Pancreatic cancer cells have a unique and obscure mechanism of avoiding chemotherapy drugs by attacking the blood vessels that deliver them. Scientists at the University of Pennsylvania reveal answers to help better treat pancreatic cancer in the future.
The type of pancreatic cancer that Duc-Huy Nguyen and his team worked with pancreatic ductal adenocarcinoma or PDAC. It is the common type of pancreatic cancer making up for 95% of diagnoses, according to the Pancreatic Cancer Organization of the UK. When cancer spreads, known as metastasis, it enters the nearby blood vessels, and at this points, the prognosis of the disease is usually fatal. Unfortunately, when the patient is diagnosed with the disease, it already is in this stage. As previously mentioned, the advanced tumors at this stage, show little to know blood vessels infiltrating them, which is how many cancers survive and thrive. Once chemotherapy is introduced, it cannot reach the tumor cells, and thus does not kill them. Nguyen and teamwork to unravel the mystery of the evasive pancreatic cancer.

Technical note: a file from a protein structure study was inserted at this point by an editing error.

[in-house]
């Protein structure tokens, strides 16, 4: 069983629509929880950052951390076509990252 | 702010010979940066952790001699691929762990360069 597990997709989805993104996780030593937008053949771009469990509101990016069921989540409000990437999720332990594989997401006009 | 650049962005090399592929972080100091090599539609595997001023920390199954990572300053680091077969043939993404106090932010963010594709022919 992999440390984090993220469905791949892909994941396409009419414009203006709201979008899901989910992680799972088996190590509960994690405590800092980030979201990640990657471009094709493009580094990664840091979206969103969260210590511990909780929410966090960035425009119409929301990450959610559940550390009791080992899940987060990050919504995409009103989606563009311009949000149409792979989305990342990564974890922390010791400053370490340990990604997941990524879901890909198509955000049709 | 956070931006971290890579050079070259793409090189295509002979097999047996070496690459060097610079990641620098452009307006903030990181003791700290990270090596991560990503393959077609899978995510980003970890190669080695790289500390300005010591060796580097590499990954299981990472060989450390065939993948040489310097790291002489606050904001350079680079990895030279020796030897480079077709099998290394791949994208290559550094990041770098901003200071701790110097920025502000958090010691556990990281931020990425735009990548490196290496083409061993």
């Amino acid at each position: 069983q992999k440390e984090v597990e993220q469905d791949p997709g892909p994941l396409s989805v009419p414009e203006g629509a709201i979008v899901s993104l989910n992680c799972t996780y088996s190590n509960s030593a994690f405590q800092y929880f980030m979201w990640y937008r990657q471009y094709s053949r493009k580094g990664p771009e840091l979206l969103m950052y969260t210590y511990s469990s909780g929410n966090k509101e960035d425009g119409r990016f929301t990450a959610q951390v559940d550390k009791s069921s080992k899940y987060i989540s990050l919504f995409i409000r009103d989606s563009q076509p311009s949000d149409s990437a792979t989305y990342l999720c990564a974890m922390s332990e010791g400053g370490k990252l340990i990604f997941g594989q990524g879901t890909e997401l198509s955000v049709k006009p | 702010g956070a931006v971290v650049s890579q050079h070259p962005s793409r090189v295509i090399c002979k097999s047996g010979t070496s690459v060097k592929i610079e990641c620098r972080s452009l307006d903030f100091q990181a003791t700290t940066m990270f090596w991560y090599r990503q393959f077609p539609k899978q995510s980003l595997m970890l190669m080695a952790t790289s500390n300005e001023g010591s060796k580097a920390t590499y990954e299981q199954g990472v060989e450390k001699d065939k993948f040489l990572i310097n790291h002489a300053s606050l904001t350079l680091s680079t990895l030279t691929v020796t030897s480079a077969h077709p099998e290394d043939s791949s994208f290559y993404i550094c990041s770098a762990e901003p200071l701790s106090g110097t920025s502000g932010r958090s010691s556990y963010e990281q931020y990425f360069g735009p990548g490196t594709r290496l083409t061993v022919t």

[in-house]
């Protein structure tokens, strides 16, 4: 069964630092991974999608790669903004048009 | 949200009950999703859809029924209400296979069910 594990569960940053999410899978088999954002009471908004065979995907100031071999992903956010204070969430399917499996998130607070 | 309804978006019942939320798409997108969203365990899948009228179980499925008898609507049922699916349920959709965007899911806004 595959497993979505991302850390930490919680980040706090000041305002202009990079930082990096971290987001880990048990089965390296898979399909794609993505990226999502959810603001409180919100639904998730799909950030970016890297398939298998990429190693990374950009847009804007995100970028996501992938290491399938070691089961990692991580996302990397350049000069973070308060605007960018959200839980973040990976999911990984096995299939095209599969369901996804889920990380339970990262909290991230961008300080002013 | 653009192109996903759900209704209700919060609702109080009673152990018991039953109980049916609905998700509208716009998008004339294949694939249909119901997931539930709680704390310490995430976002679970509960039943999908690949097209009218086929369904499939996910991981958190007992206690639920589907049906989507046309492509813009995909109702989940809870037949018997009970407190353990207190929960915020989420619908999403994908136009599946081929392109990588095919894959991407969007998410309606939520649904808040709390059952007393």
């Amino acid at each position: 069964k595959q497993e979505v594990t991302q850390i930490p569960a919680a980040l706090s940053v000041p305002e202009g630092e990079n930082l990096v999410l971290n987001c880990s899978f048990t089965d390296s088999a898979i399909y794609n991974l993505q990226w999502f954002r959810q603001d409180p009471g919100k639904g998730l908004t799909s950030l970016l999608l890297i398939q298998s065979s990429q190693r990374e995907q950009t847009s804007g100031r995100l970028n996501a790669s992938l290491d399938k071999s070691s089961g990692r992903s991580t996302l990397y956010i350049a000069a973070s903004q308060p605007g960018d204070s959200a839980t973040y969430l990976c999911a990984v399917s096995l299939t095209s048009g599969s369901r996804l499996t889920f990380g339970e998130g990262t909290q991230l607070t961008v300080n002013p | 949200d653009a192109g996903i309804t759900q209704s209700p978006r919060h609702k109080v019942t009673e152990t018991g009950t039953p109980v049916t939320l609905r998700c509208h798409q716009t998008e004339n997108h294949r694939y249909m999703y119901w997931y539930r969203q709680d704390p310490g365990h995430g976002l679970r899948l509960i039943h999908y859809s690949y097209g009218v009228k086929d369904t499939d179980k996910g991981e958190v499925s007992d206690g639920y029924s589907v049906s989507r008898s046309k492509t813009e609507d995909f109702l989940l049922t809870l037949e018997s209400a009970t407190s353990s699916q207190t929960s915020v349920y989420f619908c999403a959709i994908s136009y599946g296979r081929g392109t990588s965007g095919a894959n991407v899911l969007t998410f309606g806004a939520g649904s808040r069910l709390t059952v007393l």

Using a novel and elegant in-vitro method, known as an “organ on a chip” to mimic the interaction between a pancreatic cancer cell and the blood vessels in the body. At first interaction, the pancreatic cancer cells seemed to recruit blood vessels to the area to help them grow, but hours later the blood vessels started dying and the cancer was growing quickly. To investigate this further, the scientists then used live mice. They found that the endothelial cells of the mice and the in-vitro model were dying and the pancreatic cancer cells were quickly replacing them. They even invaded and replaced the healthy cells within the blood vessel. They found that the activation of ALK7, protein than normally aids in killing cancer cells, and actin, another protein normally found within the body, may somehow aid in PDAC progression as seen in pancreatic cancer.
With this exciting discovery, it gives hope to new, more effective treatments for pancreatic cancer. To learn more about pancreatic cancer, the current treatments, and more, watch this video below:
D.-T. Nguyen et al. A biomimetic pancreatic cancer on-chip reveals endothelial ablation via ALK7 signaling. Science Advances. Published online August 28, 2019. DOI: 10.1126/sciadv.aav6789